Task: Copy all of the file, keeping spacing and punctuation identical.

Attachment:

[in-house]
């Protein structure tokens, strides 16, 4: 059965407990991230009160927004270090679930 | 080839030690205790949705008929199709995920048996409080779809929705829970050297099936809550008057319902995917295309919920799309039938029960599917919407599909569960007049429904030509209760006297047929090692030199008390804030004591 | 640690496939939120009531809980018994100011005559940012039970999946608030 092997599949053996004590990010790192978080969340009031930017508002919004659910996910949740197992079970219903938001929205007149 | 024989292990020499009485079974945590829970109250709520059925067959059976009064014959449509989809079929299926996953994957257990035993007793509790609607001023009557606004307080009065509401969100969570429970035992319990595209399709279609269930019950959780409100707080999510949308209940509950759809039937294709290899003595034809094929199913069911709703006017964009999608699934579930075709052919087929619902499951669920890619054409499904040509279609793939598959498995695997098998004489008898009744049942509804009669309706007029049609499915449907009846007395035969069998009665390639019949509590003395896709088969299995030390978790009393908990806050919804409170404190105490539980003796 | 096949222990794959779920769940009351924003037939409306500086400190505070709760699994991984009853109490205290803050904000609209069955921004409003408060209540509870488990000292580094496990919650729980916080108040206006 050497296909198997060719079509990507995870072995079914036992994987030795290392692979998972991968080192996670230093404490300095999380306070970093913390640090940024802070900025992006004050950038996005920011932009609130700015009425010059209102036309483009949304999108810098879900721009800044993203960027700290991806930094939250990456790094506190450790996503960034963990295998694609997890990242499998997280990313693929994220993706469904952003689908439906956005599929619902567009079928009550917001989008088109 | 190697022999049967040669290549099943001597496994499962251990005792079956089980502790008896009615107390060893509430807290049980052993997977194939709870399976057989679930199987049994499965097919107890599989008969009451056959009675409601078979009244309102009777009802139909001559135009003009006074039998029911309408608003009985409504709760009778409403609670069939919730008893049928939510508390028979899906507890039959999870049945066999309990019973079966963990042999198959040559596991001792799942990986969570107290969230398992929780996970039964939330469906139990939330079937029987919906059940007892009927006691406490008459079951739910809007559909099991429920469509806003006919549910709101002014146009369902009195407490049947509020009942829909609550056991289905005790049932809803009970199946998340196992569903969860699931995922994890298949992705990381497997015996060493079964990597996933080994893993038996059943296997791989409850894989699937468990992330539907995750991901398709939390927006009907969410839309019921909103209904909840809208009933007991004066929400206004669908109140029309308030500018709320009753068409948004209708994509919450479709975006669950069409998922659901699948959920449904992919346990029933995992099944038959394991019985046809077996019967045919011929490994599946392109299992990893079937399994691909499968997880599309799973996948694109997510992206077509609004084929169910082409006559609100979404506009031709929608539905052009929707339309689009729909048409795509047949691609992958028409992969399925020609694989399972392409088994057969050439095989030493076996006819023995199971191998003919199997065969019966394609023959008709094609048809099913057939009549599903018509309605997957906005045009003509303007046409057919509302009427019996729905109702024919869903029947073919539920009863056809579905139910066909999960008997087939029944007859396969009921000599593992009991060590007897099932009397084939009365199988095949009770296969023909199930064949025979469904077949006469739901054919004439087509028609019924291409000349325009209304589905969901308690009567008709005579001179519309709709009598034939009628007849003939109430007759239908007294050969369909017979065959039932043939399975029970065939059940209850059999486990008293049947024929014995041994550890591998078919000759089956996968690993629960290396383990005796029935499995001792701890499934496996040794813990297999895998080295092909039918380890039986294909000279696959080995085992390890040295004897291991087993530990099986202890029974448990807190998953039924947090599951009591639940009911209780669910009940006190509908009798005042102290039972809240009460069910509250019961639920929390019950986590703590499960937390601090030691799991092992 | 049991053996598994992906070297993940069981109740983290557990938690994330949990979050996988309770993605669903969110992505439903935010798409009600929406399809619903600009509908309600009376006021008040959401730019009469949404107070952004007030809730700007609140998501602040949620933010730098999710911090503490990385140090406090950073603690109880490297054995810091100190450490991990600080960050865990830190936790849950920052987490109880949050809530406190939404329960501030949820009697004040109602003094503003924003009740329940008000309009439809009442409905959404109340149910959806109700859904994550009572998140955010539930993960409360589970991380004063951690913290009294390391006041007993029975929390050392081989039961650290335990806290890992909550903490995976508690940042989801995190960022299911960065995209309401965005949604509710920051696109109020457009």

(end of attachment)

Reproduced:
[in-house]
């Protein structure tokens, strides 16, 4: 059965407990991230009160927004270090679930 | 080839030690205790949705008929199709995920048996409080779809929705829970050297099936809550008057319902995917295309919920799309039938029960599917919407599909569960007049429904030509209760006297047929090692030199008390804030004591 | 640690496939939120009531809980018994100011005559940012039970999946608030 092997599949053996004590990010790192978080969340009031930017508002919004659910996910949740197992079970219903938001929205007149 | 024989292990020499009485079974945590829970109250709520059925067959059976009064014959449509989809079929299926996953994957257990035993007793509790609607001023009557606004307080009065509401969100969570429970035992319990595209399709279609269930019950959780409100707080999510949308209940509950759809039937294709290899003595034809094929199913069911709703006017964009999608699934579930075709052919087929619902499951669920890619054409499904040509279609793939598959498995695997098998004489008898009744049942509804009669309706007029049609499915449907009846007395035969069998009665390639019949509590003395896709088969299995030390978790009393908990806050919804409170404190105490539980003796 | 096949222990794959779920769940009351924003037939409306500086400190505070709760699994991984009853109490205290803050904000609209069955921004409003408060209540509870488990000292580094496990919650729980916080108040206006 050497296909198997060719079509990507995870072995079914036992994987030795290392692979998972991968080192996670230093404490300095999380306070970093913390640090940024802070900025992006004050950038996005920011932009609130700015009425010059209102036309483009949304999108810098879900721009800044993203960027700290991806930094939250990456790094506190450790996503960034963990295998694609997890990242499998997280990313693929994220993706469904952003689908439906956005599929619902567009079928009550917001989008088109 | 190697022999049967040669290549099943001597496994499962251990005792079956089980502790008896009615107390060893509430807290049980052993997977194939709870399976057989679930199987049994499965097919107890599989008969009451056959009675409601078979009244309102009777009802139909001559135009003009006074039998029911309408608003009985409504709760009778409403609670069939919730008893049928939510508390028979899906507890039959999870049945066999309990019973079966963990042999198959040559596991001792799942990986969570107290969230398992929780996970039964939330469906139990939330079937029987919906059940007892009927006691406490008459079951739910809007559909099991429920469509806003006919549910709101002014146009369902009195407490049947509020009942829909609550056991289905005790049932809803009970199946998340196992569903969860699931995922994890298949992705990381497997015996060493079964990597996933080994893993038996059943296997791989409850894989699937468990992330539907995750991901398709939390927006009907969410839309019921909103209904909840809208009933007991004066929400206004669908109140029309308030500018709320009753068409948004209708994509919450479709975006669950069409998922659901699948959920449904992919346990029933995992099944038959394991019985046809077996019967045919011929490994599946392109299992990893079937399994691909499968997880599309799973996948694109997510992206077509609004084929169910082409006559609100979404506009031709929608539905052009929707339309689009729909048409795509047949691609992958028409992969399925020609694989399972392409088994057969050439095989030493076996006819023995199971191998003919199997065969019966394609023959008709094609048809099913057939009549599903018509309605997957906005045009003509303007046409057919509302009427019996729905109702024919869903029947073919539920009863056809579905139910066909999960008997087939029944007859396969009921000599593992009991060590007897099932009397084939009365199988095949009770296969023909199930064949025979469904077949006469739901054919004439087509028609019924291409000349325009209304589905969901308690009567008709005579001179519309709709009598034939009628007849003939109430007759239908007294050969369909017979065959039932043939399975029970065939059940209850059999486990008293049947024929014995041994550890591998078919000759089956996968690993629960290396383990005796029935499995001792701890499934496996040794813990297999895998080295092909039918380890039986294909000279696959080995085992390890040295004897291991087993530990099986202890029974448990807190998953039924947090599951009591639940009911209780669910009940006190509908009798005042102290039972809240009460069910509250019961639920929390019950986590703590499960937390601090030691799991092992 | 049991053996598994992906070297993940069981109740983290557990938690994330949990979050996988309770993605669903969110992505439903935010798409009600929406399809619903600009509908309600009376006021008040959401730019009469949404107070952004007030809730700007609140998501602040949620933010730098999710911090503490990385140090406090950073603690109880490297054995810091100190450490991990600080960050865990830190936790849950920052987490109880949050809530406190939404329960501030949820009697004040109602003094503003924003009740329940008000309009439809009442409905959404109340149910959806109700859904994550009572998140955010539930993960409360589970991380004063951690913290009294390391006041007993029975929390050392081989039961650290335990806290890992909550903490995976508690940042989801995190960022299911960065995209309401965005949604509710920051696109109020457009």